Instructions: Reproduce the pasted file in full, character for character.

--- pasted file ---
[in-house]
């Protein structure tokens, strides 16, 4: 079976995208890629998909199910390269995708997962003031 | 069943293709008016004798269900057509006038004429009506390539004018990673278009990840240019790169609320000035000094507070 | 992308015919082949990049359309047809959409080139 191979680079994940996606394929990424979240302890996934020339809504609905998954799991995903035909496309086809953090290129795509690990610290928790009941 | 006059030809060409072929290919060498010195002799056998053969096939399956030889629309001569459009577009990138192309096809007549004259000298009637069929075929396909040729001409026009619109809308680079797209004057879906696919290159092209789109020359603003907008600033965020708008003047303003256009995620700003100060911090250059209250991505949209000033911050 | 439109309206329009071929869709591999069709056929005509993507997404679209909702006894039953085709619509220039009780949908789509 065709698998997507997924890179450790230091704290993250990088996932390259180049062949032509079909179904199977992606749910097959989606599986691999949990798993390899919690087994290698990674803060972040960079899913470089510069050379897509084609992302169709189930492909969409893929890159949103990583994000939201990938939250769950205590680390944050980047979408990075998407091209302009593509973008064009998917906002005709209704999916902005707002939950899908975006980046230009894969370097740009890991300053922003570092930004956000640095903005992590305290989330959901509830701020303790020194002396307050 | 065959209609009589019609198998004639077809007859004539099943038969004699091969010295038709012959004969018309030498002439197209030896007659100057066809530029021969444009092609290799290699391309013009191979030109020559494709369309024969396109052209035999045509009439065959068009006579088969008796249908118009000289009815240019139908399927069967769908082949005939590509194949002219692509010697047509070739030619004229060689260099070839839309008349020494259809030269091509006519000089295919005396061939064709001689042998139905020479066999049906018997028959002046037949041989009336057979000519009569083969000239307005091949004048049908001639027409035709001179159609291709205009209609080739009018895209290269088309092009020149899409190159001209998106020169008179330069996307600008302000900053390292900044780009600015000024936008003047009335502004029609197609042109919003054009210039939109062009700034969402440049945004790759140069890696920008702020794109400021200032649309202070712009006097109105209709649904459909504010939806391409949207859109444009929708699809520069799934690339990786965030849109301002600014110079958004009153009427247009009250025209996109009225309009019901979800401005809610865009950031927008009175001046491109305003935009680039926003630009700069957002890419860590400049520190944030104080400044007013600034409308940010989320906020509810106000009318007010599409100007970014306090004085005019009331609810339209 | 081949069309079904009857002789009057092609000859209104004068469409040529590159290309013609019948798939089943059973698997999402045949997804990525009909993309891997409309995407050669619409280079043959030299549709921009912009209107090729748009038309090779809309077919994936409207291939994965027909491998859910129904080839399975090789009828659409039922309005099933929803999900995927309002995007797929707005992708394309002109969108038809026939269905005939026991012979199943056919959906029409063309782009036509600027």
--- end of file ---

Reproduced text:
[in-house]
């Protein structure tokens, strides 16, 4: 079976995208890629998909199910390269995708997962003031 | 069943293709008016004798269900057509006038004429009506390539004018990673278009990840240019790169609320000035000094507070 | 992308015919082949990049359309047809959409080139 191979680079994940996606394929990424979240302890996934020339809504609905998954799991995903035909496309086809953090290129795509690990610290928790009941 | 006059030809060409072929290919060498010195002799056998053969096939399956030889629309001569459009577009990138192309096809007549004259000298009637069929075929396909040729001409026009619109809308680079797209004057879906696919290159092209789109020359603003907008600033965020708008003047303003256009995620700003100060911090250059209250991505949209000033911050 | 439109309206329009071929869709591999069709056929005509993507997404679209909702006894039953085709619509220039009780949908789509 065709698998997507997924890179450790230091704290993250990088996932390259180049062949032509079909179904199977992606749910097959989606599986691999949990798993390899919690087994290698990674803060972040960079899913470089510069050379897509084609992302169709189930492909969409893929890159949103990583994000939201990938939250769950205590680390944050980047979408990075998407091209302009593509973008064009998917906002005709209704999916902005707002939950899908975006980046230009894969370097740009890991300053922003570092930004956000640095903005992590305290989330959901509830701020303790020194002396307050 | 065959209609009589019609198998004639077809007859004539099943038969004699091969010295038709012959004969018309030498002439197209030896007659100057066809530029021969444009092609290799290699391309013009191979030109020559494709369309024969396109052209035999045509009439065959068009006579088969008796249908118009000289009815240019139908399927069967769908082949005939590509194949002219692509010697047509070739030619004229060689260099070839839309008349020494259809030269091509006519000089295919005396061939064709001689042998139905020479066999049906018997028959002046037949041989009336057979000519009569083969000239307005091949004048049908001639027409035709001179159609291709205009209609080739009018895209290269088309092009020149899409190159001209998106020169008179330069996307600008302000900053390292900044780009600015000024936008003047009335502004029609197609042109919003054009210039939109062009700034969402440049945004790759140069890696920008702020794109400021200032649309202070712009006097109105209709649904459909504010939806391409949207859109444009929708699809520069799934690339990786965030849109301002600014110079958004009153009427247009009250025209996109009225309009019901979800401005809610865009950031927008009175001046491109305003935009680039926003630009700069957002890419860590400049520190944030104080400044007013600034409308940010989320906020509810106000009318007010599409100007970014306090004085005019009331609810339209 | 081949069309079904009857002789009057092609000859209104004068469409040529590159290309013609019948798939089943059973698997999402045949997804990525009909993309891997409309995407050669619409280079043959030299549709921009912009209107090729748009038309090779809309077919994936409207291939994965027909491998859910129904080839399975090789009828659409039922309005099933929803999900995927309002995007797929707005992708394309002109969108038809026939269905005939026991012979199943056919959906029409063309782009036509600027």